Archive for the ‘Preparation’ Category

Departure imminent

6th June 2010 by Helen

Card from Ros & Ken

Thanks to everyone who has wished us ‘bon voyage’ over the last few months.  Your company, cards and good wishes have been much appreciated.  We will miss you all.  Please keep in touch via the blog or email.  We will reply when we can but please bear in mind our Internet access may be intermittent in places and the amount of access time (and funds) we have available for data transfer may also be limited.  Even when we cannot reply individually we will keep the blog up to date so you know where we are and what’s happening.   Even when we cannot reply we will still appreciate hearing about what’s happening back home.

Our apologies to friends and family for the last few weeks.  We know we have not been able to spend any quality time with you, and we’ve been a bit tardy about keeping our blog up to date.  We hope you will forgive us.  Our only excuse is that in order make our booked ferry date we have been manically busy with final preparations on the car as well as having to completely move out of the house ready for the new tenants to move in.

Progress Update

26th May 2010 by Helen

We’ve been non-stop busy with final preparations since we finished the UK Schools Tour (more about that later).  Just a taster of some of the things that have been happening.

house is let - another milestone - rotatedWithin just a week of giving Miles & Barr the go-ahead to advertise the house to let they found us our new tenants.  Pending the finalisation of all the usual contractual paperwork they will be moving in on 8th June.  We will have been gone by then.

The keys parts for the final connections of the fuel and water (held up in America due to a certain volcano erupting not so far from here) arrived safely and have now been fitted.

DSC_0002Paul has been ultra creative in applying some of the lessons we learned from our Shakedown Tour in completing the fitting out of our storage compartment at the rear of the vehicle.  He is particularly proud of DSC02566the auxilliary diesel tank filler he constructed, proving yet again the value of his Naval Dockyard Engineering training all those years ago.   And for sheer inventiveness, the use of gaffer tape to attach a nut and washer to a spanner so as to reach the bolt in an otherwise completely inaccessible place, I think, deserves a gold star.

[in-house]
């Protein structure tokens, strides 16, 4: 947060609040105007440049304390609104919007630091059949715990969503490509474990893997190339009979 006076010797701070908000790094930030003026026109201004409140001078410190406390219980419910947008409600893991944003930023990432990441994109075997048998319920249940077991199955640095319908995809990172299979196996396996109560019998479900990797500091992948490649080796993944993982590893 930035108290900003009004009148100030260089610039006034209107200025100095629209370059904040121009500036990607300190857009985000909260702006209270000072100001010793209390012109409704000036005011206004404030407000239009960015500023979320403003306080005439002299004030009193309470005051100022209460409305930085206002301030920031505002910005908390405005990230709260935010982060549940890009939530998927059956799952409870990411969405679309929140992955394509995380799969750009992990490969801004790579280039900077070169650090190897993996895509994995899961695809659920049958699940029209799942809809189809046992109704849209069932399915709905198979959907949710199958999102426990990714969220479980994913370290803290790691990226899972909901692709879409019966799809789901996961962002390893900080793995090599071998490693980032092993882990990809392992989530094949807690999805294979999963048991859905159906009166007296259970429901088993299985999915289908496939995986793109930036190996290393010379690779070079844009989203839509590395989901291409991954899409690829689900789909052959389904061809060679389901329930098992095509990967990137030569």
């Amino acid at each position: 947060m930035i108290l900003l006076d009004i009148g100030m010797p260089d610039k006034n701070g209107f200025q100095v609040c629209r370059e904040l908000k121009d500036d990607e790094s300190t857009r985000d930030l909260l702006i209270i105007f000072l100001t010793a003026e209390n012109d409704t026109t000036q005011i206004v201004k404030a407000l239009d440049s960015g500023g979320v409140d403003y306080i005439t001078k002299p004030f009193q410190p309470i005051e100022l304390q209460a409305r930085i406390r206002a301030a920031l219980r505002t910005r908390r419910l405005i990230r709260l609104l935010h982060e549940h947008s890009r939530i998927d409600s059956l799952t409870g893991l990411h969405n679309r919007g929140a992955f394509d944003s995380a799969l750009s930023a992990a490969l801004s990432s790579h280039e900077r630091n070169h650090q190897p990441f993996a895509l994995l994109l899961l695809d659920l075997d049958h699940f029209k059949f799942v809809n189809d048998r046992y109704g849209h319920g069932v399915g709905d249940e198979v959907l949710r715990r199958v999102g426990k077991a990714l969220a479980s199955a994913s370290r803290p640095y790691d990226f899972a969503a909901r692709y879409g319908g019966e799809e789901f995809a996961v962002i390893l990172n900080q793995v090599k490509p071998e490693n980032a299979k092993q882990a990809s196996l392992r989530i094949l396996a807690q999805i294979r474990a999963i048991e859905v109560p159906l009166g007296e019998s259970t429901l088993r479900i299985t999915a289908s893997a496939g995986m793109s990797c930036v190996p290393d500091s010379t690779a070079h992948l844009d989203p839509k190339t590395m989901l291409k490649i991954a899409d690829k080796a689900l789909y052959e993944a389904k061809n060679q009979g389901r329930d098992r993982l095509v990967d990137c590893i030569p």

We are much relieved to have received our Russian visas.  The Kazakstan visas are now somewhere in the post.

What’s in a Circumnavigation anyway?!

16th May 2010 by Paul

world_map-shaded-outline-wiIt’s amazing what you learn when you’re curious enough to follow threads of information!

This week, I was surfing the web for some information on shipping vehicles from Russia to America ( as you do).  In the course of my web explorations, I came across something I didn’t know:  A True Circumnavigation of the World involves some ‘gentleman’s rules’.

In adventurer terms, an expedition involving travelling around the world can only truly be called a circumnavigation if it meets some criteria;

  • It must start and finish from the same point
  • It must travel in one general direction
  • It must cross the equator at least twice
  • Any distances ‘backtracked’ must be deducted from the overall distance
  • After subtraction of any ‘backtracking’ the distance covered must be at least that equal to the Tropic of Capricorn
  • It must cross every line of longitude at least once
  • It must pass through at least one pair of Antipodes

Yes, I didn’t know what they were either!

Antipodes are places on the surface of the Earth that are exactly opposite each other – so the North and South poles are Antipodes.  This is so that you can definitely say you have been to the other side of the Earth.

Our route is a True Circumnavigation because it meets all these criteria.  However, because we are travelling across the oceans on a container ship and will not be in control of the route taken whilst at sea, our options for meeting the last criteria – the pair of Antipodes – are pretty limited.

The only two land areas on our route that allow this criteria to be met are a small area (comparatively) near the Mongolia / Russia border and a correspondingly small area of southern Chile.  Our challenge is that whilst it will be relatively easy to travel to the Antipode in the Mongolian / Russian area, in Chile, the Antipode falls in dense forest and / or remote mountainous regions.  I feel a long walk coming on!

I just love it when another challenge appears!